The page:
Presents – Yes it can. Adults have a habit of putting wonderful boxes wrapped in bright, crinkly paper under the tree just for you. These boxes are amazing. You can climb in and out of them, push them around the room, sit in them, pop up and play peekaboo, even go to sleep in them if you want. For those who are feeling less energetic, there is the paper. Crinkling it and rolling it can be fun. So can tearing it up into tiny pieces and dropping them in random patterns on the floor (all the better if you can get them in accessible places). Don’t forget to push the contents of the boxes out of the way to give yourself enough space to play properly.

Family – You are used to a few adults being around you, in fact you never seem to get any alone time. You will find there are more of them about over the holiday period. They will be noisy, have big feet and want to cuddle you a lot. Play along if you want, but don’t forget you have the option of rejecting these advances, especially the kisses from people who have an awful lot of hair growing out of funny places on their faces. Adopt the usual tactics for this, but remember the projectile reintroduction of your last meal to the outside world should be your last option. Oh, almost forgot, the adults are unlikely to be wearing their normal clothes, they could have something on that they really, really want to keep clean (there are opportunities here as always) or they will have sprouted giant animals on their chests. These animals may or may not have noses that can be pulled. If they have, pull away.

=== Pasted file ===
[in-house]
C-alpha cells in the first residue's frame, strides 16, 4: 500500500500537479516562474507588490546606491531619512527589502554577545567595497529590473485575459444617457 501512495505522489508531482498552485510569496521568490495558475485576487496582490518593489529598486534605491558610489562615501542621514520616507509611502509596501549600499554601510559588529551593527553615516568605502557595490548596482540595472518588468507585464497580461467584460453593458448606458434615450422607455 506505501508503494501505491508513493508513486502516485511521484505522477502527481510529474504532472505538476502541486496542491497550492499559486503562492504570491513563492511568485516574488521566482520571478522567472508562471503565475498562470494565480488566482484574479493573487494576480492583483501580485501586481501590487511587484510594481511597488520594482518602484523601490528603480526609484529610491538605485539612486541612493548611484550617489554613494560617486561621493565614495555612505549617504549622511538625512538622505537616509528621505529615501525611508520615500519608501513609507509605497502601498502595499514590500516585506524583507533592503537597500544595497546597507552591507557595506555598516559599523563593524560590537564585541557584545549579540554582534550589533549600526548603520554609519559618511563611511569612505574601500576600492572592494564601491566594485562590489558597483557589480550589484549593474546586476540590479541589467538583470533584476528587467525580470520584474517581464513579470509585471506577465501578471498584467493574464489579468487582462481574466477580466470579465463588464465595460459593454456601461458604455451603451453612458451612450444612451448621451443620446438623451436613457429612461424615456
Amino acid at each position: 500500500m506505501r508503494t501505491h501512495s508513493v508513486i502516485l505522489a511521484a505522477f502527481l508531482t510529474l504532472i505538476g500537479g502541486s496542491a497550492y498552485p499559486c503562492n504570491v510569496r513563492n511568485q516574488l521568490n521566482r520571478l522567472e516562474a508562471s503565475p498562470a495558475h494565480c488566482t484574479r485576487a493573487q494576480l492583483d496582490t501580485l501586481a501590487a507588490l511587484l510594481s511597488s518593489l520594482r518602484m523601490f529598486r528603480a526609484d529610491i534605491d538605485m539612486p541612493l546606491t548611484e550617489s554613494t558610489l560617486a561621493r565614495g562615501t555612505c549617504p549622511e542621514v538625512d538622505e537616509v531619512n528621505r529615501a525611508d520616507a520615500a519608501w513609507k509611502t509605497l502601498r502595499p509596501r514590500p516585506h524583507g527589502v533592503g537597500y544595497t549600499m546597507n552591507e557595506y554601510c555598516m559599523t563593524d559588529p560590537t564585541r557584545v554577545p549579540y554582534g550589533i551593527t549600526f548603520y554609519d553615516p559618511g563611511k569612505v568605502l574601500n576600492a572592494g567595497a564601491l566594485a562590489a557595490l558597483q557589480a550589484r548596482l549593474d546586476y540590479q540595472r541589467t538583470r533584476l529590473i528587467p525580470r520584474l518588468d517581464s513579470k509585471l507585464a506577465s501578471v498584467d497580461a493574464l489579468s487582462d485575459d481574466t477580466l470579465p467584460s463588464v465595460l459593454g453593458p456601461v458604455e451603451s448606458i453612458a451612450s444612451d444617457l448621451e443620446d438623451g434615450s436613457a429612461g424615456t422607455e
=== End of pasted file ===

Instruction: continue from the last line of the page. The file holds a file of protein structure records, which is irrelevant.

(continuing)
Dress – Ah, your apparel. As you have no control over what they put on you, you may find yourself in a variety of interesting costumes. Despite your initial misgivings, you can still have fun whilst dressed as a Christmas pudding. I’m not so sure about the reindeer though, you might just get fed on carrots. If you dislike your costume then adopt the standard procedure, remove the offending items and keep doing so until your adults give in and dress you in something more in keeping with your status.

Santa – There is a big scary man in a red suit. You may not be able to see much of his face thanks to him wearing most of his hair on it. This could be why you might find him scary. Remember, you do not have to have close contact with him unless you wish to, standard protocols in this case are similar to those relating to unwanted attention from family, except you may want to escalate to the nuclear option sooner. There is one thing to bear in mind; the man in the red suit may have more boxes for you. Only you can decide if it’s worth it.

Siblings – Older siblings may appear to have gone insane. They will be quivering with excitement that will only increase as the Big Day grows near. They will wake up uncomfortably early, for your adults at least, and want to play noisily, unwrapping boxes with wild abandon. You have some good opportunities here. For some unfathomable reason they will be interested in the contents of the boxes not the boxes themselves. I know, weird! But still, it leaves the way open for you to have more boxes. And more boxes are good. The rest of the time they will be tearing around like a Tasmanian devil, getting themselves covered in chocolate and other foodstuffs and ignoring the pleas of the adults to do things more quietly or calmly. No, I don’t know the meaning of those words either. Perhaps you only understand them when you finally get to be an adult? If your siblings are younger than you, they’ll care even less about the whole season than you will.